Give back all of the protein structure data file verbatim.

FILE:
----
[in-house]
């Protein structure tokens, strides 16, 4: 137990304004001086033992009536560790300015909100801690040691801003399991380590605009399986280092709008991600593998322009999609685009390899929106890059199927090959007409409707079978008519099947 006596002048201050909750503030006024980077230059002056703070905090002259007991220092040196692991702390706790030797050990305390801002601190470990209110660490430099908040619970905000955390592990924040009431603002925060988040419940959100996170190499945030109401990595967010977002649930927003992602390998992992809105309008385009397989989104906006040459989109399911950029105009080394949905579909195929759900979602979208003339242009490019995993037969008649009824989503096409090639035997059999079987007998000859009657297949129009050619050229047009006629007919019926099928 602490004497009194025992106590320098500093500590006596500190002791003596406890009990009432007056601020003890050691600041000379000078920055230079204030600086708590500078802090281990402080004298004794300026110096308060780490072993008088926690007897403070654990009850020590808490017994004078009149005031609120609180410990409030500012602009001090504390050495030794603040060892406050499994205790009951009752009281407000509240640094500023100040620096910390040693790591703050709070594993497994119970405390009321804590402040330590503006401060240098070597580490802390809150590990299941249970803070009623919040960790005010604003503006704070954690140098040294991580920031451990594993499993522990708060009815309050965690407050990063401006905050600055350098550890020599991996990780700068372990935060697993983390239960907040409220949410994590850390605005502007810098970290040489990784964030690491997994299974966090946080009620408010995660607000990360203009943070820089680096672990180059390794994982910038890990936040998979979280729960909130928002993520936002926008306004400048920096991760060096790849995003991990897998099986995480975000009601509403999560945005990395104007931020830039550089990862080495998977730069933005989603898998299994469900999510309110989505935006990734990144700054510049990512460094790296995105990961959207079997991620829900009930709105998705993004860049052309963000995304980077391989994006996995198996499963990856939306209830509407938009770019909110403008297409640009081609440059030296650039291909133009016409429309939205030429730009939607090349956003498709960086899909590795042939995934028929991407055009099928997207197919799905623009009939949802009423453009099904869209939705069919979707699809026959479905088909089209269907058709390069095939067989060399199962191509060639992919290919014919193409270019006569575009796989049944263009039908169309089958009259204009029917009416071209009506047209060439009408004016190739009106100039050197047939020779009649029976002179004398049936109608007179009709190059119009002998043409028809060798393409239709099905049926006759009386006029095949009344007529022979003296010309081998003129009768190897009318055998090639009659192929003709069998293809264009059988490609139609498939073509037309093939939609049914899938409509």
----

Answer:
[in-house]
């Protein structure tokens, strides 16, 4: 137990304004001086033992009536560790300015909100801690040691801003399991380590605009399986280092709008991600593998322009999609685009390899929106890059199927090959007409409707079978008519099947 006596002048201050909750503030006024980077230059002056703070905090002259007991220092040196692991702390706790030797050990305390801002601190470990209110660490430099908040619970905000955390592990924040009431603002925060988040419940959100996170190499945030109401990595967010977002649930927003992602390998992992809105309008385009397989989104906006040459989109399911950029105009080394949905579909195929759900979602979208003339242009490019995993037969008649009824989503096409090639035997059999079987007998000859009657297949129009050619050229047009006629007919019926099928 602490004497009194025992106590320098500093500590006596500190002791003596406890009990009432007056601020003890050691600041000379000078920055230079204030600086708590500078802090281990402080004298004794300026110096308060780490072993008088926690007897403070654990009850020590808490017994004078009149005031609120609180410990409030500012602009001090504390050495030794603040060892406050499994205790009951009752009281407000509240640094500023100040620096910390040693790591703050709070594993497994119970405390009321804590402040330590503006401060240098070597580490802390809150590990299941249970803070009623919040960790005010604003503006704070954690140098040294991580920031451990594993499993522990708060009815309050965690407050990063401006905050600055350098550890020599991996990780700068372990935060697993983390239960907040409220949410994590850390605005502007810098970290040489990784964030690491997994299974966090946080009620408010995660607000990360203009943070820089680096672990180059390794994982910038890990936040998979979280729960909130928002993520936002926008306004400048920096991760060096790849995003991990897998099986995480975000009601509403999560945005990395104007931020830039550089990862080495998977730069933005989603898998299994469900999510309110989505935006990734990144700054510049990512460094790296995105990961959207079997991620829900009930709105998705993004860049052309963000995304980077391989994006996995198996499963990856939306209830509407938009770019909110403008297409640009081609440059030296650039291909133009016409429309939205030429730009939607090349956003498709960086899909590795042939995934028929991407055009099928997207197919799905623009009939949802009423453009099904869209939705069919979707699809026959479905088909089209269907058709390069095939067989060399199962191509060639992919290919014919193409270019006569575009796989049944263009039908169309089958009259204009029917009416071209009506047209060439009408004016190739009106100039050197047939020779009649029976002179004398049936109608007179009709190059119009002998043409028809060798393409239709099905049926006759009386006029095949009344007529022979003296010309081998003129009768190897009318055998090639009659192929003709069998293809264009059988490609139609498939073509037309093939939609049914899938409509």